Brits Pulling Own Teeth

One in seventeen Brits have resorted to fixing their own teeth because the government health system provides inadequate dental care.

Some English people have resorted to pulling out their own teeth because they cannot find — or cannot afford — a dentist, a major study has revealed.

Six percent of those surveyed in an English study said they had resorted to dental “self-treatment.” Six percent of those questioned in a survey of 5,000 patients admitted they had resorted to self-treatment using pliers and glue, the UK’s Press Association reported.

England has a two-tier dental care system with some dentists offering publicly subsidized treatment through the National Health Service and others performing more expensive private work. But more than three-quarters of those polled said they had been forced to pay for private treatment because they had been unable to find an NHS dentist. Almost a fifth said they had refused dental treatment because of the cost.

One would be tempted to note surprise that the number is so low, given the infamy of British dentistry, were the human tragedy not so high. Then again, the pairing of this news with a story headlined “Pros and cons of DIY dentistry” at BBC has to bring a smile.

The obvious political fallout of this report will be some Aha’s from the opponents of socialized medicine. The problem, though, is that there is no comparative data for the U.S. system, let alone some of the more well-regarded state-run models. Certainly, coverage for dental care is rather mediocre in most American health plans.

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James Joyner
About James Joyner
James Joyner is a Security Studies professor at Marine Corps University's Command and Staff College and a nonresident senior fellow at the Scowcroft Center for Strategy and Security at the Atlantic Council. He's a former Army officer and Desert Storm vet. Views expressed here are his own. Follow James on Twitter @DrJJoyner.

Comments

  1. yetanotherjohn says:

    At a minimum, it should be taken as a proof of what should be the obvious point that nationalized health care will not mean a paradise. As such, proponets of nationalized health care need to be able to quantify what advantages would be gained and at what cost (not just monetary, but in availability of access).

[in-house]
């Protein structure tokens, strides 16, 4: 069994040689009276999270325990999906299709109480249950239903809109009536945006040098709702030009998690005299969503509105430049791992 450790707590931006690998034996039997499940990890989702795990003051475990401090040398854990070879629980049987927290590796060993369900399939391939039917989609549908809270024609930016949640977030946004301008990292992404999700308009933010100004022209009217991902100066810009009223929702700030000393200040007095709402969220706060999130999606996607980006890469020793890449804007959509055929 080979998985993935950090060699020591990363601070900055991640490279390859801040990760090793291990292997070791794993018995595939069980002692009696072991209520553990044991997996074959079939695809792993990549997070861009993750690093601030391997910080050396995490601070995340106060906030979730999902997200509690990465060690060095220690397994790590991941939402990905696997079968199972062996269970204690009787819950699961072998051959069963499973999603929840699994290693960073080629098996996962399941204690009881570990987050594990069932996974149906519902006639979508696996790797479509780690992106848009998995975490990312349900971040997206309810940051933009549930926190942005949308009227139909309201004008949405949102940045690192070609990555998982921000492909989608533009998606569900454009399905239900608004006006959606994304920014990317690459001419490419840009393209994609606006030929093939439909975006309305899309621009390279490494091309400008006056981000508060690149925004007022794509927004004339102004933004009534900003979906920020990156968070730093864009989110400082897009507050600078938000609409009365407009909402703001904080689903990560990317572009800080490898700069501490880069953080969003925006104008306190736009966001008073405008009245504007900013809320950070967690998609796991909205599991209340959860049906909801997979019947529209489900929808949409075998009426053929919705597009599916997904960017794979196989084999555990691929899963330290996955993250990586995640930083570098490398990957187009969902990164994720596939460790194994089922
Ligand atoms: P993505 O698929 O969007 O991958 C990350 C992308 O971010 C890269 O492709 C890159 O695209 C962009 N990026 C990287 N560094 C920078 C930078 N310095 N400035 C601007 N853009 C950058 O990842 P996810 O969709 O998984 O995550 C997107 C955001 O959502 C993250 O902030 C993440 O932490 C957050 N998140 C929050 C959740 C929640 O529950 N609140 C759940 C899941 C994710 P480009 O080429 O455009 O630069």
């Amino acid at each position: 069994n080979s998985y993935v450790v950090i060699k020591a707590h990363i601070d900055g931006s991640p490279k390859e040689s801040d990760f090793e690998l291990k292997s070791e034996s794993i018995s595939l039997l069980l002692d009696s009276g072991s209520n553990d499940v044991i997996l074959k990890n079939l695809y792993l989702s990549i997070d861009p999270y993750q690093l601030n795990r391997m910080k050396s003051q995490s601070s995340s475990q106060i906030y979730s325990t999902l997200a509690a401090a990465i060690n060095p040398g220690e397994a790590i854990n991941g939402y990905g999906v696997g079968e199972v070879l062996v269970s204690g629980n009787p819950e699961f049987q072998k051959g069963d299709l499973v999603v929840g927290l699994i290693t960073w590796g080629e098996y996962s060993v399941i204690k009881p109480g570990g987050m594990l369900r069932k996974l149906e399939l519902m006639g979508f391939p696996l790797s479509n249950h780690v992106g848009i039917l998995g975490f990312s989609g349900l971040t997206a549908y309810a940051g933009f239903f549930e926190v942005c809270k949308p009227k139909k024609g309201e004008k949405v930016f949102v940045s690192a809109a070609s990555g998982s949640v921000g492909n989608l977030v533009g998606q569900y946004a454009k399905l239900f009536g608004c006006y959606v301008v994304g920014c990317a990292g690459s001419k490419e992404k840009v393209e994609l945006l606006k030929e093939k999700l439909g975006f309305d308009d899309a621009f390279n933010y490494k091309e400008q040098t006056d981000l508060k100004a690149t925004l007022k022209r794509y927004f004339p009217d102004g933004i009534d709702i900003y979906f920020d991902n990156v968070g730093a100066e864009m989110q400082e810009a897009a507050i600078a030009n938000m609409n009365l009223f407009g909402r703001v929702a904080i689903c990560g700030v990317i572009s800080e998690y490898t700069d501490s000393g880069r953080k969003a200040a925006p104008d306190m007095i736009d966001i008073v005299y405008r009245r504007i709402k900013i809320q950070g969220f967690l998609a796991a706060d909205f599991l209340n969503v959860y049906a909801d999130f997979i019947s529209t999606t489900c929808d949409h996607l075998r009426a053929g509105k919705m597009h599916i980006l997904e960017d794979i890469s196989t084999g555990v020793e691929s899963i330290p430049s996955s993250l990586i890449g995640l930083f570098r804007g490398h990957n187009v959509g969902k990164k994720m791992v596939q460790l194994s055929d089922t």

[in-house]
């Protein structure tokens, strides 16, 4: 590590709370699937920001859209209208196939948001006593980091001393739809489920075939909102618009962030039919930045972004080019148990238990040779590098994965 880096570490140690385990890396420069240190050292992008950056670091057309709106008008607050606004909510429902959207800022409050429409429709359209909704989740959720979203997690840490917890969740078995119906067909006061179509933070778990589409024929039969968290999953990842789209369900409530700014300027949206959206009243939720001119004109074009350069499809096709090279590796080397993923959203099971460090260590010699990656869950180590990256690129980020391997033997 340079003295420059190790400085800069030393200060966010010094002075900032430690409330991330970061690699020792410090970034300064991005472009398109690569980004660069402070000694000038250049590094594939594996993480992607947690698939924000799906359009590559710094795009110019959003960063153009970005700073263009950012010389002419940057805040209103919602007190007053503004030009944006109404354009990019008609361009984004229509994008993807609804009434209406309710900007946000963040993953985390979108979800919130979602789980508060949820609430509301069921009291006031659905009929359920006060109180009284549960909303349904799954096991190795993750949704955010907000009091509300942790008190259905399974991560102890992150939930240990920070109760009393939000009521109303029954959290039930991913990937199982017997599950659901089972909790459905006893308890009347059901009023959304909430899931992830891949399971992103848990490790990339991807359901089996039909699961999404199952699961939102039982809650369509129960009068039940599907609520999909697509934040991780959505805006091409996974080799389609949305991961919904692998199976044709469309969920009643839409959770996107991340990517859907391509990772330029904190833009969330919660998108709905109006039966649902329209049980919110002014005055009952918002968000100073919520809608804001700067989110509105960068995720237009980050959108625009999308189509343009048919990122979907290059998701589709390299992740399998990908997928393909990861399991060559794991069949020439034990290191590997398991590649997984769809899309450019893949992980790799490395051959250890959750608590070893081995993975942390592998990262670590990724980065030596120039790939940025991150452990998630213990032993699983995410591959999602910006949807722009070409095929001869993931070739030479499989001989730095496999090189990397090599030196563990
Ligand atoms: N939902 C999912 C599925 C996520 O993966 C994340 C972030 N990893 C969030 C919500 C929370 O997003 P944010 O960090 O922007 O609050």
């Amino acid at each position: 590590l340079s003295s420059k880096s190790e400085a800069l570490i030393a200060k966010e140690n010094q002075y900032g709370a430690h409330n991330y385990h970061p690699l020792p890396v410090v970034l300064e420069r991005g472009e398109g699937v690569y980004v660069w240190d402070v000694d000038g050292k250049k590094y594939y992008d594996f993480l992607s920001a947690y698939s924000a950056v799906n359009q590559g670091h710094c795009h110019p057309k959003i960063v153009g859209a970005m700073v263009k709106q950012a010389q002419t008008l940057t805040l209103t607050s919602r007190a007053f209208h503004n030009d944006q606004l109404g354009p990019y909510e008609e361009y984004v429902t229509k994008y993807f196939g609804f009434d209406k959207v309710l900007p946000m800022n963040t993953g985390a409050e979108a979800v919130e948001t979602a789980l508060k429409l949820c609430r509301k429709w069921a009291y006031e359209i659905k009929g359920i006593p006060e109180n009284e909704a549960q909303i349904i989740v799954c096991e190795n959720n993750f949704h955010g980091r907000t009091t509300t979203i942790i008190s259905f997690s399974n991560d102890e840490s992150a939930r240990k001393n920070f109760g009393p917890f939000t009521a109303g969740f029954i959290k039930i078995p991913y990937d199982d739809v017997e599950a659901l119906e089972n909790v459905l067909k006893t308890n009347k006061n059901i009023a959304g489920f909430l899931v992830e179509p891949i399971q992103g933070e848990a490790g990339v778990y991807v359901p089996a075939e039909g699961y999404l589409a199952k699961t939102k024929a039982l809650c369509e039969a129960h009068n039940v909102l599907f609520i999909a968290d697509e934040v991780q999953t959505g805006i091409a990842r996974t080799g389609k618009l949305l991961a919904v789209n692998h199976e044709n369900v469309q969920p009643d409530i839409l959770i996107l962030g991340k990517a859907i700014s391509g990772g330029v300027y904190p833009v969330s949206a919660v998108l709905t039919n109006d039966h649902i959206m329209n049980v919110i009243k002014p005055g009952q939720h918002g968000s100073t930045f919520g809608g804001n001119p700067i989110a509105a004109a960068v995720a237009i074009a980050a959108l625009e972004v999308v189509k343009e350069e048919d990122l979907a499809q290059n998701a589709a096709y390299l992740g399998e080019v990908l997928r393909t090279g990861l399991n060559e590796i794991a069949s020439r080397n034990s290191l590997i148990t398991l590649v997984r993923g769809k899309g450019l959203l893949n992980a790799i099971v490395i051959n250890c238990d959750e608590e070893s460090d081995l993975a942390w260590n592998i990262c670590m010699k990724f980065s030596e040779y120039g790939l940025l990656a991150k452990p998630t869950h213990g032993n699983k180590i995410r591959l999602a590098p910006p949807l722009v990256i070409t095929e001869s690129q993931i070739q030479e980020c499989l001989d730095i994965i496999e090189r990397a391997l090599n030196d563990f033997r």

2. Michael says:

    As has been noted repeatedly, the US health care system is not “free market” because of the amount of government involvement. Does any nation have a purely market-based health care system, and if so, how is that working out for them?

  3. bob in fl says:

    The problem, though, is that there is no comparative data for the U.S. system, let alone some of the more well-regarded state-run models. Certainly, coverage for dental care is rather mediocre in most American health plans.

    Correction: Coverage is non existent in most American health plans. Medicaid for adults only covers extractions. Anyone know what Medicare covers? I have never experienced a private general health plan that covers dentistry. I don’t know what percentage of Americans resort to DIY dentistry, but I know I am not alone.

    In the late 70s, I was fortunate enough to have separate dental coverage for about a year. It made it affordable enough to have the fillings done I needed at the time. Then I lost that job, & the coverage. All those filled teeth are now gone or stubs. Two of them & several pieces I pulled out myself when the pain of pulling them became only slightly worse than the pain of leaving them alone.